On July 19, 2019 the two best national soccer teams in Africa will go head-to-head in Egypt’s Cairo International Stadium in the final match in the Africa Cup of Nations (Afcon). Last week, on July 8, I got to see firsthand the importance of soccer to the Ghanaians I work with and in the surrounding community when Ghana’s national team faced off against Tunisia to determine who would make it into the quarterfinals.
In the morning of July 8, I was dropped off at Net2 TV station for my first day as an intern there – and my first day ever working in broadcast journalism. My responsibilities for most of the first day were “fraternize.” Part of the reason for the laxness of my instructions that day were to familiarize me with the station and my colleagues, but I suspect another reason was that everyone at the station was busy preparing to publicly stream the match that night.
During Afcon, Net2 streams all Ghana matches on an enormous screen in the parking lot of the studio. Workers set up rows of chairs and a table with microphones whose wires run all the way back into the studio to broadcast live commentary across the nation. Because the screen was already set up, the preceding match, Mali v. Cote d’Ivoire, aired as people filtered in from the street.
As the 7 P.M. kickoff time drew nearer, the crowd grew, and the parking lot was packed. Street vendors abandoned their intersections and school children, still in uniform, sat cross-legged in the front of the mass.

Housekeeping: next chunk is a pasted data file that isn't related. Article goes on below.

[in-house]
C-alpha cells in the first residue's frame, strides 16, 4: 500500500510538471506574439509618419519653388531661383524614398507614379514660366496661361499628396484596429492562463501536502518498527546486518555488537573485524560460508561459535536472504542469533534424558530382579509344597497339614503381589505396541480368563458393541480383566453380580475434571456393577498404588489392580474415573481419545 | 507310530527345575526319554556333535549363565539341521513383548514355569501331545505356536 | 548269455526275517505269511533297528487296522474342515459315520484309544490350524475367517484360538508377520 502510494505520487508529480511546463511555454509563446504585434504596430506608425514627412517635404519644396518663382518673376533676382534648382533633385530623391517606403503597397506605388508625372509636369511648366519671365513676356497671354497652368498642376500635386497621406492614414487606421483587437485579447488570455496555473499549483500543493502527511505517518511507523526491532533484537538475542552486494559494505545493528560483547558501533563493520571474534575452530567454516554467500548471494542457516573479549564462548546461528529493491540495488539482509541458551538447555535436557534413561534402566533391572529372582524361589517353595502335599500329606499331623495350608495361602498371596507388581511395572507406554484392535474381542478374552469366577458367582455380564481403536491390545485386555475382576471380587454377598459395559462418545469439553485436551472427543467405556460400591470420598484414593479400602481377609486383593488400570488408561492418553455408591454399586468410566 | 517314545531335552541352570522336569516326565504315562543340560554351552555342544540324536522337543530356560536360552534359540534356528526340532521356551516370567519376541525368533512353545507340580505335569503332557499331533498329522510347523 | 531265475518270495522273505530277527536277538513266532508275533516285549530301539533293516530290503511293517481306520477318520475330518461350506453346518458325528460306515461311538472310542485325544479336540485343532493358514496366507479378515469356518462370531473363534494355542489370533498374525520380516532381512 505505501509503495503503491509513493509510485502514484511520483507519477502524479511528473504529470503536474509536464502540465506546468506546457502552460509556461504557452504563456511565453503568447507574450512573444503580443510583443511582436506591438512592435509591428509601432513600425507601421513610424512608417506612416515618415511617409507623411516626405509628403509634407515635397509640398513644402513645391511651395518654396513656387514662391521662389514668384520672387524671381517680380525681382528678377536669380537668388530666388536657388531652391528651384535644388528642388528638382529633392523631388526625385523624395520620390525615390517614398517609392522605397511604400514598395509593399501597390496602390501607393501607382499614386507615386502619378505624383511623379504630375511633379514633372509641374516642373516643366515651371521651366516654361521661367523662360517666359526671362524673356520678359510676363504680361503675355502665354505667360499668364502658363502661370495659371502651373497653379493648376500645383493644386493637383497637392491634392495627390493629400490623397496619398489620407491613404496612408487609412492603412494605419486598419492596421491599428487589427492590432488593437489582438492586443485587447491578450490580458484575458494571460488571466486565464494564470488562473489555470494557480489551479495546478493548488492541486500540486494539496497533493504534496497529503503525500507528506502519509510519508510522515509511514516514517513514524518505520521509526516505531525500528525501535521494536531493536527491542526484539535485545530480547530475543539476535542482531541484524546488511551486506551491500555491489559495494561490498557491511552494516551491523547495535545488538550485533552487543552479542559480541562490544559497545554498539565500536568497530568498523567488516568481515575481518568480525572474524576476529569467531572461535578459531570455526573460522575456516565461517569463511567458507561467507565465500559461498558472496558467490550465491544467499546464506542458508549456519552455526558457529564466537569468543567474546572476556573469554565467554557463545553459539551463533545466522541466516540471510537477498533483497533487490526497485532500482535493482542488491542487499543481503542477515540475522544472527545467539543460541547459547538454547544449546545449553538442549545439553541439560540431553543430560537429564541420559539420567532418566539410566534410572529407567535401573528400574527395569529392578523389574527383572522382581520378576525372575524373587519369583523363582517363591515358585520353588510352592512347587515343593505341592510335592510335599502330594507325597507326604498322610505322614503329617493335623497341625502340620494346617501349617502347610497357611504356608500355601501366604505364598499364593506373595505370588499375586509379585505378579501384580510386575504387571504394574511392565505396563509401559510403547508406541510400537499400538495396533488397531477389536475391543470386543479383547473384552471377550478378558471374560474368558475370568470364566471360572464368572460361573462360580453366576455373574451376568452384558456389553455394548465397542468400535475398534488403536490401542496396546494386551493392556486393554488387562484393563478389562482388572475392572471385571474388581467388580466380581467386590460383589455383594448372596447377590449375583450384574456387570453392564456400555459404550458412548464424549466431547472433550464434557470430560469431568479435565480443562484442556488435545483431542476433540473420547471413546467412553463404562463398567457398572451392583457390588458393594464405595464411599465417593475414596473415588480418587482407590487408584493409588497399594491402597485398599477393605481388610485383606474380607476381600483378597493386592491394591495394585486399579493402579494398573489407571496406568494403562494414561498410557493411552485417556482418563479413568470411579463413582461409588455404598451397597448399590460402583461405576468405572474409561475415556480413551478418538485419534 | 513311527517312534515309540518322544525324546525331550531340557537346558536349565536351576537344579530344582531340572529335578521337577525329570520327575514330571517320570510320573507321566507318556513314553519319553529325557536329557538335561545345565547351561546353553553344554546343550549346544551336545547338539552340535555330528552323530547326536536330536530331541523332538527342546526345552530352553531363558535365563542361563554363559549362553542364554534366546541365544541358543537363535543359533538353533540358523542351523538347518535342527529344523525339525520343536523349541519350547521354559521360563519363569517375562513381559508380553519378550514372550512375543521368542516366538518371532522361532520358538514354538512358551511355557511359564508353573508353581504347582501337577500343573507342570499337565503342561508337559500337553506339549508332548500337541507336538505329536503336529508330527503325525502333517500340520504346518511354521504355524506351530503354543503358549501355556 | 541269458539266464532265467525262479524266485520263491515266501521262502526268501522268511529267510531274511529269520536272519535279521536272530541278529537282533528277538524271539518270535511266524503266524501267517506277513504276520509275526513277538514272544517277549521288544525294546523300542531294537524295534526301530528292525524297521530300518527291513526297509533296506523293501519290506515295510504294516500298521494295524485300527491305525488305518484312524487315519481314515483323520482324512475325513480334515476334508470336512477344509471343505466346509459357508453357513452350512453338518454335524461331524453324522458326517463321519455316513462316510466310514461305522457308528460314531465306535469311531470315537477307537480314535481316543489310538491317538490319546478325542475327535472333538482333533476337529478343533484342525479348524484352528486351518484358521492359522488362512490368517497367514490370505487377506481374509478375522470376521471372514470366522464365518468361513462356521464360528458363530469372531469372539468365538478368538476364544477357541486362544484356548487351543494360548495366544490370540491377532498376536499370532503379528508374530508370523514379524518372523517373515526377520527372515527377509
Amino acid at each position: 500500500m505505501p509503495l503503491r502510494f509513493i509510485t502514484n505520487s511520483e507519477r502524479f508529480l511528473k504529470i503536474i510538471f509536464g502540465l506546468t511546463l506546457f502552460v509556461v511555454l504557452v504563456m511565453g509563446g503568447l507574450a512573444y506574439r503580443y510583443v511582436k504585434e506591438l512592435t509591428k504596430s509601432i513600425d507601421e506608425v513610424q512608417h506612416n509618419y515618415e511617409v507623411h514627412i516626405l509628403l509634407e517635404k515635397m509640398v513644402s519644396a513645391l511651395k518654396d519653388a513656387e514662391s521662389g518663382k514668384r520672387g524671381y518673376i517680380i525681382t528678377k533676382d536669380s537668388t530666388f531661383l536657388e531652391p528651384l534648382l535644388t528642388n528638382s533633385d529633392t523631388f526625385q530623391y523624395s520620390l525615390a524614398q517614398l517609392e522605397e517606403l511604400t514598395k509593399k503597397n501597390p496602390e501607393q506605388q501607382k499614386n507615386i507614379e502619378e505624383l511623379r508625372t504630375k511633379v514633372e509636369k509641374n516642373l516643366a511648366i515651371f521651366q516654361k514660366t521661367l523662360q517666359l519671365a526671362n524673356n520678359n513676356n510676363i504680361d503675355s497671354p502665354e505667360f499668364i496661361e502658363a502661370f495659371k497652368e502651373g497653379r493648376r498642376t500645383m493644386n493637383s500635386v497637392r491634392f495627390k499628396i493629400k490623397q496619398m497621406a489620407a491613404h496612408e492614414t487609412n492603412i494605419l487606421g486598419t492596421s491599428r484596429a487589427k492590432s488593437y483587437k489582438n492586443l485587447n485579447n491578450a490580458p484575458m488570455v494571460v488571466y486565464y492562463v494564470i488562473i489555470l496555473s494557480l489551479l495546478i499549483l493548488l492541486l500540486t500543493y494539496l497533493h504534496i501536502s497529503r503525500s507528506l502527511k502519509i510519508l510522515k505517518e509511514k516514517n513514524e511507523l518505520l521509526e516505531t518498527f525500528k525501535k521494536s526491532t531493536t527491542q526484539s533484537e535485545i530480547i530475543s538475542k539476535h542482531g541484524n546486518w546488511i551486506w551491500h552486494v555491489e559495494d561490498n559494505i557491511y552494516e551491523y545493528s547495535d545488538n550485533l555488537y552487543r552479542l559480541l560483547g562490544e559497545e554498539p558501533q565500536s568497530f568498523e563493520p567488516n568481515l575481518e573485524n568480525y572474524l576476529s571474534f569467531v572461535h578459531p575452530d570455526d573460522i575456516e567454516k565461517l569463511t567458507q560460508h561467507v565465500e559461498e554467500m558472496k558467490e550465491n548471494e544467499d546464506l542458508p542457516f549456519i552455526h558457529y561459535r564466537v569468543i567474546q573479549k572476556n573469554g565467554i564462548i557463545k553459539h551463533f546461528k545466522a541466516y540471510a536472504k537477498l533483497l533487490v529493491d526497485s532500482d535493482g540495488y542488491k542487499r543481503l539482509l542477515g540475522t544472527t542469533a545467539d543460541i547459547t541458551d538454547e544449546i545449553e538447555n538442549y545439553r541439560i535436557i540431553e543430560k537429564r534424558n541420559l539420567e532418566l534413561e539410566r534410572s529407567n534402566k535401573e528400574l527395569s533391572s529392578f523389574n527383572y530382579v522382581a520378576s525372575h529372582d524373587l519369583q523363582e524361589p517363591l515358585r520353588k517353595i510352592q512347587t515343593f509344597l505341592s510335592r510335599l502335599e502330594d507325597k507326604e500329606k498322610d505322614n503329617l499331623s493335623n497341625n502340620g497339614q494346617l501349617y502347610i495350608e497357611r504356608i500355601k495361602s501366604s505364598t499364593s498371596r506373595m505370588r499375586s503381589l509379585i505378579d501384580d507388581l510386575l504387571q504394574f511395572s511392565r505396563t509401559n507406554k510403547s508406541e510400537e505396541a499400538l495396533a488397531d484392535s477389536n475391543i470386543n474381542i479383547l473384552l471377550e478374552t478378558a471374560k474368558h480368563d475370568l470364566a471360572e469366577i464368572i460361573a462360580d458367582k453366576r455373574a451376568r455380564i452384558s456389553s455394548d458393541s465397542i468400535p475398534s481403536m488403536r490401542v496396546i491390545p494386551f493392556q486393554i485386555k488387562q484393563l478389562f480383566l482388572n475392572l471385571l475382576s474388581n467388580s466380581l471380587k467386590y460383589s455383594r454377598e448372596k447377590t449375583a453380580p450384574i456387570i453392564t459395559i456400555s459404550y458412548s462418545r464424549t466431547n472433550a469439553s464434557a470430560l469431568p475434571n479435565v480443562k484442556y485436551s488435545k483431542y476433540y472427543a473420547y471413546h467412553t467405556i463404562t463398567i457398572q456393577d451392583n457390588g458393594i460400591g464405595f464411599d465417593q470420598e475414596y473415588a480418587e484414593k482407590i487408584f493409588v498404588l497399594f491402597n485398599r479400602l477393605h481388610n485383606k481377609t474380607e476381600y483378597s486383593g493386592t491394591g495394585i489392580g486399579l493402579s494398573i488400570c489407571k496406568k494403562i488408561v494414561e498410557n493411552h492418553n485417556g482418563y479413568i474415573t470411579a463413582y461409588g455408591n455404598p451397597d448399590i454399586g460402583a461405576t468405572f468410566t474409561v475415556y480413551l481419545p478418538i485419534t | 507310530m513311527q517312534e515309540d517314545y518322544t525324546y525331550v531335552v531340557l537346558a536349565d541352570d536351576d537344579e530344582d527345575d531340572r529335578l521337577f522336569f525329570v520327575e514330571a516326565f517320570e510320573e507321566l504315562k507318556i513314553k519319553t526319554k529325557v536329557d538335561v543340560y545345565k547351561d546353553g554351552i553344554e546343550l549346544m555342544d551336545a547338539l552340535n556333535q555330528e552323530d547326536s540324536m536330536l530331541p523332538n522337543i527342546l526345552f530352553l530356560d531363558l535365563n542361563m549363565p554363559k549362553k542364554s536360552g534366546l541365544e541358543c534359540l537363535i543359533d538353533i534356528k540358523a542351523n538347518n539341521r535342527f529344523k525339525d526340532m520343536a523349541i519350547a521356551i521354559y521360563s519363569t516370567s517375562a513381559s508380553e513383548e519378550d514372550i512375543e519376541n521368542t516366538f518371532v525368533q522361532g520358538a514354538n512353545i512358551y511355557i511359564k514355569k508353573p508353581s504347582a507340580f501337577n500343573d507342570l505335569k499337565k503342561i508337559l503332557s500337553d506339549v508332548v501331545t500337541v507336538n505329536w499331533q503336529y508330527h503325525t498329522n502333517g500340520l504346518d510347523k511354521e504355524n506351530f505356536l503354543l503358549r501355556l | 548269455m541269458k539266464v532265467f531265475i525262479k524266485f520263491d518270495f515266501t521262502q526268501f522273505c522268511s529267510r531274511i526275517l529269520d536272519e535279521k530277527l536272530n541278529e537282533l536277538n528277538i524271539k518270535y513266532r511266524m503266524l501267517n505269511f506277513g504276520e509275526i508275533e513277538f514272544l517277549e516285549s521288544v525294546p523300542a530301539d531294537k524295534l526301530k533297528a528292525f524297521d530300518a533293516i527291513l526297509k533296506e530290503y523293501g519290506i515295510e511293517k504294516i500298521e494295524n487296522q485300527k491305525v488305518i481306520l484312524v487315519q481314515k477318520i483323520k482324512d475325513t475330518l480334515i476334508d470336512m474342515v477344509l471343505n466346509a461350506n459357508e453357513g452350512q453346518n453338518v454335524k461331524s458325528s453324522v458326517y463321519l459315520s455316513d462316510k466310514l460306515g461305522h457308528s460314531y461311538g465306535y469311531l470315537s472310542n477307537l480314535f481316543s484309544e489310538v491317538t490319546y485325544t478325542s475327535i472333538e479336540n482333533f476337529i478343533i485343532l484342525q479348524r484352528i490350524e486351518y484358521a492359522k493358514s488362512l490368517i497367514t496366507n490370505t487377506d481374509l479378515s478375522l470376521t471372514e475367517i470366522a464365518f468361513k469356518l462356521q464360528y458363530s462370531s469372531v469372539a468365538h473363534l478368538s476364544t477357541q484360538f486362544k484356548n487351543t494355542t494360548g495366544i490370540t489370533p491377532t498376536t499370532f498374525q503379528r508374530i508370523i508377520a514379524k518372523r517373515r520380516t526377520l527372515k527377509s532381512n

After kickoff, I moved about the crowd taking photos and trying to capture reactions among the fans. I’ve never been much of a sports person, but the energy in the crowd was so electric that I couldn’t help but cheer along. Toward the end of the 90-minute match, with Tunisia ahead 1-0, the situation looked dire. I distinctly remember one of the panel of commentators proclaiming, “It’s going to take a miracle to save Ghana now.” Minutes later, Ghana scored.
With the match tied at the end of normal play, there was a brief interlude followed by overtime. Thirty minutes later no one had scored, and the match went to a penalty shootout.
I don’t know how familiar everyone is with soccer, but it seems to me a penalty shootout at the end of a match is an extremely dramatic way to end things. The two teams alternate sending one player out. That player faces down the other team’s keeper directly and tries to boot a ball into the goal. Both the kicker and keeper have to try to read micro signs from the other to determine where their adversary anticipates the ball to go. Once each team has had five attempts, the team whose ball found the back of the net most often wins. It was a tense few minutes and the crowd was emotional.
Ghana – 4
Tunisia – 5
The crowd dispersed quickly, grumbling about refs, missed opportunities by the players, a bad coach or anything else that could explain their loss.